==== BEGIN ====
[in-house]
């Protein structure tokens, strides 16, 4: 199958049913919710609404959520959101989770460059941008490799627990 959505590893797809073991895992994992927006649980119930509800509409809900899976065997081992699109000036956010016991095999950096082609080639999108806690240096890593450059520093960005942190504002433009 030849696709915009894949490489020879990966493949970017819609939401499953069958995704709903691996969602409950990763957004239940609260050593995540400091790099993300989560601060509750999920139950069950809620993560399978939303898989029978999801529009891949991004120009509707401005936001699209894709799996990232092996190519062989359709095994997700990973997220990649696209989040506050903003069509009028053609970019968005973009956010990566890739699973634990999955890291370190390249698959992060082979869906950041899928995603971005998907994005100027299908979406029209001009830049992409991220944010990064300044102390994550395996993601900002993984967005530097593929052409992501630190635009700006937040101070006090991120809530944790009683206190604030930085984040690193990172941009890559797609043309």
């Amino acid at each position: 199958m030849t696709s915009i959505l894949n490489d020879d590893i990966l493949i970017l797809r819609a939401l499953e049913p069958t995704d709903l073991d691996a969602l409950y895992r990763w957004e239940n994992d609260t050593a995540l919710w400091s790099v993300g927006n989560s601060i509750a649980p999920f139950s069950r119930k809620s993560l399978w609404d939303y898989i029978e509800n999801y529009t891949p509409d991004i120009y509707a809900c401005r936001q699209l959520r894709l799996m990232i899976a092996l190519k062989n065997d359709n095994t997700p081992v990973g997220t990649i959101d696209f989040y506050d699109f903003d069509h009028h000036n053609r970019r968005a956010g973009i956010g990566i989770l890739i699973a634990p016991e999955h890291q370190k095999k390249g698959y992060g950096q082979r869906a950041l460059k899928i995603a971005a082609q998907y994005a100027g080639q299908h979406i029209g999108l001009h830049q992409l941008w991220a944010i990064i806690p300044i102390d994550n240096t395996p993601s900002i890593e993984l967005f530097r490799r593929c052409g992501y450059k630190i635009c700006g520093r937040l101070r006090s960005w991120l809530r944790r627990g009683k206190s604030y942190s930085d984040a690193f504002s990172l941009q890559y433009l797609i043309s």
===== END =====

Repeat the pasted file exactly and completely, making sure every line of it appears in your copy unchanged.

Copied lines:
[in-house]
């Protein structure tokens, strides 16, 4: 199958049913919710609404959520959101989770460059941008490799627990 959505590893797809073991895992994992927006649980119930509800509409809900899976065997081992699109000036956010016991095999950096082609080639999108806690240096890593450059520093960005942190504002433009 030849696709915009894949490489020879990966493949970017819609939401499953069958995704709903691996969602409950990763957004239940609260050593995540400091790099993300989560601060509750999920139950069950809620993560399978939303898989029978999801529009891949991004120009509707401005936001699209894709799996990232092996190519062989359709095994997700990973997220990649696209989040506050903003069509009028053609970019968005973009956010990566890739699973634990999955890291370190390249698959992060082979869906950041899928995603971005998907994005100027299908979406029209001009830049992409991220944010990064300044102390994550395996993601900002993984967005530097593929052409992501630190635009700006937040101070006090991120809530944790009683206190604030930085984040690193990172941009890559797609043309």
């Amino acid at each position: 199958m030849t696709s915009i959505l894949n490489d020879d590893i990966l493949i970017l797809r819609a939401l499953e049913p069958t995704d709903l073991d691996a969602l409950y895992r990763w957004e239940n994992d609260t050593a995540l919710w400091s790099v993300g927006n989560s601060i509750a649980p999920f139950s069950r119930k809620s993560l399978w609404d939303y898989i029978e509800n999801y529009t891949p509409d991004i120009y509707a809900c401005r936001q699209l959520r894709l799996m990232i899976a092996l190519k062989n065997d359709n095994t997700p081992v990973g997220t990649i959101d696209f989040y506050d699109f903003d069509h009028h000036n053609r970019r968005a956010g973009i956010g990566i989770l890739i699973a634990p016991e999955h890291q370190k095999k390249g698959y992060g950096q082979r869906a950041l460059k899928i995603a971005a082609q998907y994005a100027g080639q299908h979406i029209g999108l001009h830049q992409l941008w991220a944010i990064i806690p300044i102390d994550n240096t395996p993601s900002i890593e993984l967005f530097r490799r593929c052409g992501y450059k630190i635009c700006g520093r937040l101070r006090s960005w991120l809530r944790r627990g009683k206190s604030y942190s930085d984040a690193f504002s990172l941009q890559y433009l797609i043309s």